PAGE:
People must dramatically cut their intake of meat and dairy to avoid climate breakdown, the UK government’s food tsar has warned.
Henry Dimbleby told The Guardian that growing crops to feed to animals that provide “a very small amount of protein for us to eat” was “an incredibly inefficient use of land”.
The paper reported that a total of 85% of agricultural land in England is currently used “for pasture for grazing animals such as cows or to grow food which is then fed to livestock”.
A 30% meat reduction over ten years is required for land to be used sustainably in England, according to Dimbleby, co-founder of the Leon food chain and author of an independent review of the UK food system published last year. “If we fail on this,” he said, “we will fail to meet our biodiversity or climate goals in this country.”
Animal agriculture is a “leading cause of the climate crisis”, said Totally Vegan Buzz. The meat industry is responsible for 14.5% of global greenhouse gas emissions “from the methane it produces and through the carbon associated with the feed it eats”, the vegan news site reported.
The industry also uses a significant amount of water. The Water Footprint Network has calculated that 15,000 litres of water is needed to produce 1kg of beef. Most of that water, according to National Farmers Union (NFU),, “refers to the water footprint of the feed for the animals”..
A 2018 study by non-profit think-tank Grain and the Institute for Agriculture and Trade Policy found that the top five meat and dairy companies combined were responsible for more greenhouse gas emissions than either ExxonMobil, Shell or BP.
The authors concluded that, without changes, the livestock sector could be responsible for 80% of the allowable greenhouse gas budget by 2050, accelerating environmental catastrophe.
A paper published in the journal Science in 2018 found that adopting a vegan diet “has transformative potential”, including reducing greenhouse gas emissions by an average of 6.6 billion metric tons (a 49% reduction).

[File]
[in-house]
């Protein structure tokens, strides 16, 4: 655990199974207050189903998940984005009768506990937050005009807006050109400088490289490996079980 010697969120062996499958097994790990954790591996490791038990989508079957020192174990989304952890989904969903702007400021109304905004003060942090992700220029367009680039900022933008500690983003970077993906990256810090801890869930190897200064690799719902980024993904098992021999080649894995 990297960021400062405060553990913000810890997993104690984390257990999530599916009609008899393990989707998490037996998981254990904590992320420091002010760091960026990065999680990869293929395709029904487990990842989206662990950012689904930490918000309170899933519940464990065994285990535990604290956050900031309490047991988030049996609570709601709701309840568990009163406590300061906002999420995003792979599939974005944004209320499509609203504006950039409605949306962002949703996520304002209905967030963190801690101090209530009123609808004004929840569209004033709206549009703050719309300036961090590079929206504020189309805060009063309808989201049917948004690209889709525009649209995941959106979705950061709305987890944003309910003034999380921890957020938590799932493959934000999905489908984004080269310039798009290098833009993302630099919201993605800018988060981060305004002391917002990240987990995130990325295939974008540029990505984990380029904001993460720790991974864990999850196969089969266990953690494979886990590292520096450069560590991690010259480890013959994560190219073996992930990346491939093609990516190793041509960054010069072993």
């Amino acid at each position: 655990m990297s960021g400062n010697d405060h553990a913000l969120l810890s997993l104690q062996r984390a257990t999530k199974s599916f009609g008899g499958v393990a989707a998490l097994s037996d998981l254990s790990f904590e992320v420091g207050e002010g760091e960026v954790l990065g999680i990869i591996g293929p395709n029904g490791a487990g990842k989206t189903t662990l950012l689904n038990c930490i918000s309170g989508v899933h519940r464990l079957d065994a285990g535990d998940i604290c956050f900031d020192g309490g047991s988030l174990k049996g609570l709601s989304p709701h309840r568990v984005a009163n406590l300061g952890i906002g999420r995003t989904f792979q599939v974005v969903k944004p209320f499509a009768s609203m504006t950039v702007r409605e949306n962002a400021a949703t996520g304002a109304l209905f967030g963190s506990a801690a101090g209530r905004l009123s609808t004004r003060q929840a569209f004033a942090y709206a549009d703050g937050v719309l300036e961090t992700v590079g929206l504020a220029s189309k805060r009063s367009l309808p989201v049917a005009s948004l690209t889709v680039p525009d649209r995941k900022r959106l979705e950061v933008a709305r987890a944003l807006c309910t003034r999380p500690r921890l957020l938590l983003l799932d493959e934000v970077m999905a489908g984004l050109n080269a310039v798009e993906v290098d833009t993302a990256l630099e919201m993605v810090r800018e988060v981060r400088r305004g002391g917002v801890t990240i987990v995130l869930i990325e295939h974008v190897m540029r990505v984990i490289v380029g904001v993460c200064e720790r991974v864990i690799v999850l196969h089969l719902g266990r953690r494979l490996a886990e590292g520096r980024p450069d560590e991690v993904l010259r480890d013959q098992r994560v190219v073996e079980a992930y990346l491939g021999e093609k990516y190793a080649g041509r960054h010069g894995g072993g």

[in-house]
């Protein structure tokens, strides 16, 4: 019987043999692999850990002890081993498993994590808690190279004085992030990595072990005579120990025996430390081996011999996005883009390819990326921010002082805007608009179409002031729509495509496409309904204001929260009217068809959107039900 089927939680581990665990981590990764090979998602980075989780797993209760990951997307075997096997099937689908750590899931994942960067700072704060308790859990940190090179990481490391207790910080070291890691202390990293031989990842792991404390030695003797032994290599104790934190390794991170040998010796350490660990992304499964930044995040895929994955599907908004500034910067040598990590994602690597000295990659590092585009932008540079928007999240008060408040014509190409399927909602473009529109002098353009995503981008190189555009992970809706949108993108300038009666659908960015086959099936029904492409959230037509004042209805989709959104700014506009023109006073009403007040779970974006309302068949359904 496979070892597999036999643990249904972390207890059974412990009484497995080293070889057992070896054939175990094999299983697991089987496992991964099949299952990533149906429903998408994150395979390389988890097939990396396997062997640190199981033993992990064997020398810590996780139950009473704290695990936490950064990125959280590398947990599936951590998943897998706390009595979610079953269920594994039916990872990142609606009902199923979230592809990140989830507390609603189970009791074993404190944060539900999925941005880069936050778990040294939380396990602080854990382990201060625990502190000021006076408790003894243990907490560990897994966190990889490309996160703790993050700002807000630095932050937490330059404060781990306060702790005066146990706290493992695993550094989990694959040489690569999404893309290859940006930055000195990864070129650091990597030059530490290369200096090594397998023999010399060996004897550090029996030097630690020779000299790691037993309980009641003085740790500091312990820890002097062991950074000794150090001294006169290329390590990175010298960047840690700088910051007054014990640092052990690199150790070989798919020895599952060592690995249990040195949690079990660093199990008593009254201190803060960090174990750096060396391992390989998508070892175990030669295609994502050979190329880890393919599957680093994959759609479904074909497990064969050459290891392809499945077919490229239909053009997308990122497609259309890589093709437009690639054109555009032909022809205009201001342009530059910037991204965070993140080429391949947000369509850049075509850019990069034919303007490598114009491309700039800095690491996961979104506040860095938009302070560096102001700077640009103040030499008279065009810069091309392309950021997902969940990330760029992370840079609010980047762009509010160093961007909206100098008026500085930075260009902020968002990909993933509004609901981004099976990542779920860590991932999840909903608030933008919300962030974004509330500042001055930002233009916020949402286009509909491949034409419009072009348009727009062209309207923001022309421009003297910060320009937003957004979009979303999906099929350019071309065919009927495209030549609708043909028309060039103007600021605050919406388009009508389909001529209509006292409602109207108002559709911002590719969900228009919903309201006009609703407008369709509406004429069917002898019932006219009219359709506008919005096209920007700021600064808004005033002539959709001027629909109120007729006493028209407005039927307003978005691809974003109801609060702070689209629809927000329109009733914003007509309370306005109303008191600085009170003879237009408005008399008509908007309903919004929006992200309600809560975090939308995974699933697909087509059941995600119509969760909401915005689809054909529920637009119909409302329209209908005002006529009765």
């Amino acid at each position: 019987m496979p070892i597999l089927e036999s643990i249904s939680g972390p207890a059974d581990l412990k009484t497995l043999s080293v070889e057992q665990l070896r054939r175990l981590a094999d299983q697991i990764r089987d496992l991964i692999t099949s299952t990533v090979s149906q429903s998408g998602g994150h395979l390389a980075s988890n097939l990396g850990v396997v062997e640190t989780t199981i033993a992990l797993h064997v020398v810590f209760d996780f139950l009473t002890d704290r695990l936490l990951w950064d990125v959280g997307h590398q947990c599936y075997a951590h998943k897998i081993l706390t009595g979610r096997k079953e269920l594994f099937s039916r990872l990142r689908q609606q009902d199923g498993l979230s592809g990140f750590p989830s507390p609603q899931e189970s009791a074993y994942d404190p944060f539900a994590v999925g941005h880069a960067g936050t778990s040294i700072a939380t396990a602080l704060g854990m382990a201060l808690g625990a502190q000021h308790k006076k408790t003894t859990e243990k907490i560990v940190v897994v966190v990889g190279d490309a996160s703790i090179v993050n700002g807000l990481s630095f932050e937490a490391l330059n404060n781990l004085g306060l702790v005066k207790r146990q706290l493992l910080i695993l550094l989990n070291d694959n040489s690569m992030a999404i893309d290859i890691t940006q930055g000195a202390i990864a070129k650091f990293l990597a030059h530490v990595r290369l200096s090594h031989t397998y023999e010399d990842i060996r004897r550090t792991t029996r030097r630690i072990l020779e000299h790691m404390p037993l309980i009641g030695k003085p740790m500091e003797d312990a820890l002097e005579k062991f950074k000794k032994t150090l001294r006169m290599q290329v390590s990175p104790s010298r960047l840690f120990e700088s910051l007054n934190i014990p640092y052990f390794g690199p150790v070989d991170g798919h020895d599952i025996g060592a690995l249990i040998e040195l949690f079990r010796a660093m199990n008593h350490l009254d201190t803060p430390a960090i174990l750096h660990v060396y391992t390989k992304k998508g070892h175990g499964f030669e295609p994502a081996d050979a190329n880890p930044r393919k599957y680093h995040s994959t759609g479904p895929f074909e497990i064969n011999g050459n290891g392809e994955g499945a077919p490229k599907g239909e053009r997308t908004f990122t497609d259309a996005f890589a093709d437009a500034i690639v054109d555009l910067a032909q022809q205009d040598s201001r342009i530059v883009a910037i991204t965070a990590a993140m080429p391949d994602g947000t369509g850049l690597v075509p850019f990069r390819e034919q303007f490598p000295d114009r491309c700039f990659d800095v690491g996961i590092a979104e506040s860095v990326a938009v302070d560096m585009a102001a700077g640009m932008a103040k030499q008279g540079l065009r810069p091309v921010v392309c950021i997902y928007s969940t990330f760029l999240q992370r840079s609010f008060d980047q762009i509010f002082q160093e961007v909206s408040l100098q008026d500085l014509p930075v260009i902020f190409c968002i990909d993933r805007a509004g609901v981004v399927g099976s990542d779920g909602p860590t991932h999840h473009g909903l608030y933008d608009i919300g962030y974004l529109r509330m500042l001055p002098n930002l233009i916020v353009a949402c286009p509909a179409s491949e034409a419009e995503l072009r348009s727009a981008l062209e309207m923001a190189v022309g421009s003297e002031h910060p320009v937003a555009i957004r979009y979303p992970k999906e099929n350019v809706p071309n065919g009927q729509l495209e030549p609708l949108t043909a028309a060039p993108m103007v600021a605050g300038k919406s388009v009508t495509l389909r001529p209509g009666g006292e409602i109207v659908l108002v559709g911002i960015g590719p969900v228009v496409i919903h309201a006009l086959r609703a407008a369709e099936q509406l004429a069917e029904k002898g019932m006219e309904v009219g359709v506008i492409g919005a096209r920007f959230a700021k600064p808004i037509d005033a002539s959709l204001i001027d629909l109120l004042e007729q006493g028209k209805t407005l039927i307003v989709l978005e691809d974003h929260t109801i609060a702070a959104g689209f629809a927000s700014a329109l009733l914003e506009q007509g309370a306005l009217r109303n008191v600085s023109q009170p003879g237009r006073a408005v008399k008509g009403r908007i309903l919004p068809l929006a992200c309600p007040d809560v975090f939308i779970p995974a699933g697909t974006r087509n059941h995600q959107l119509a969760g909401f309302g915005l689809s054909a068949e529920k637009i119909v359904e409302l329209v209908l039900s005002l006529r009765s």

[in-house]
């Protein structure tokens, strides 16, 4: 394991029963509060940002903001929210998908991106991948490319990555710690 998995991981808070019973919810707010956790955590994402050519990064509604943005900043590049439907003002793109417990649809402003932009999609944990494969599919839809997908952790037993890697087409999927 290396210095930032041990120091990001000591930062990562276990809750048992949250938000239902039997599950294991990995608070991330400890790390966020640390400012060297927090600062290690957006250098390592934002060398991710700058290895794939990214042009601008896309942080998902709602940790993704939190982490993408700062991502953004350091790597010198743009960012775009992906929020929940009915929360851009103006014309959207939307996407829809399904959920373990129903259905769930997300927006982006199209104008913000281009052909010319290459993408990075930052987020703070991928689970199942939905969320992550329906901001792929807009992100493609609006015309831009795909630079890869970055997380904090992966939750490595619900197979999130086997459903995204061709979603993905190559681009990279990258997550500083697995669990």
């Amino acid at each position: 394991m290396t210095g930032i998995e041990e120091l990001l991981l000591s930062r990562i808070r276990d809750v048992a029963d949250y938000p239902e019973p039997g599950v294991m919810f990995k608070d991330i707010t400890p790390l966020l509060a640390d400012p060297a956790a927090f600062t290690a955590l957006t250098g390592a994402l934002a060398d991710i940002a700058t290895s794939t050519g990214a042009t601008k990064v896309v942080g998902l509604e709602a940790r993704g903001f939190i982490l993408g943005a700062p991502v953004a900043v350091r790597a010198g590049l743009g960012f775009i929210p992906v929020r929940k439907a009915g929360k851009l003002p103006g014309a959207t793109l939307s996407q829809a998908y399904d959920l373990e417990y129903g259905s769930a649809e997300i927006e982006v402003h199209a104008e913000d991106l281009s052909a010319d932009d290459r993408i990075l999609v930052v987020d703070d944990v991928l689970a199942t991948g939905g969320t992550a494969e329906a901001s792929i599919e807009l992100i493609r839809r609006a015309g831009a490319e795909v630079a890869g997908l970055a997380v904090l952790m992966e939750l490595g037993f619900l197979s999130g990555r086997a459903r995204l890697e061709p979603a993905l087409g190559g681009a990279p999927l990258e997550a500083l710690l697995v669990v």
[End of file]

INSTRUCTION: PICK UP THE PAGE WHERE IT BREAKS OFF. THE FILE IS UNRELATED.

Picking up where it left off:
Lead researcher Joseph Poore, of the University of Oxford, told The Guardian that a vegan diet “is probably the single biggest way to reduce your impact on planet Earth, not just greenhouse gases, but global acidification, eutrophication, land use and water use”.
The Countryside Alliance has “hit back” at the push towards plant-based diets, claiming that UK cattle and sheep account for just 3.7% of UK carbon emissions, reported the Farmers Guardian newspaper.
The National Farmer Union has insisted that British beef “is produced to some of the highest welfare and environmentally sustainable standards in the world”, and points to the UK’s “extensive, grass-based, grazing systems”.
According to a 2020 report from the government’s Committee on Climate Change, emissions from beef production in the UK are about half the global average.
The British farming industry as a whole aims to reach net zero greenhouse gas emissions by 2040..
UK food tsar Dimbleby conceded that asking the public to eat less meat – supported by a mix of incentives and penalties – would be “politically toxic”, said The Guardian.
He has authored two government-commissioned reports into the UK’s food system, “but the white paper that followed, published by Boris Johnson’s government in June, was widely criticised for watering down his key recommendations”, and totally omitted his meat reduction policies, the paper reported.
“I wasn’t surprised at all,” Dimbleby said. “You’ve got huge lobbies campaigning for consumption, and the public don’t like the idea of reducing meat and dairy.”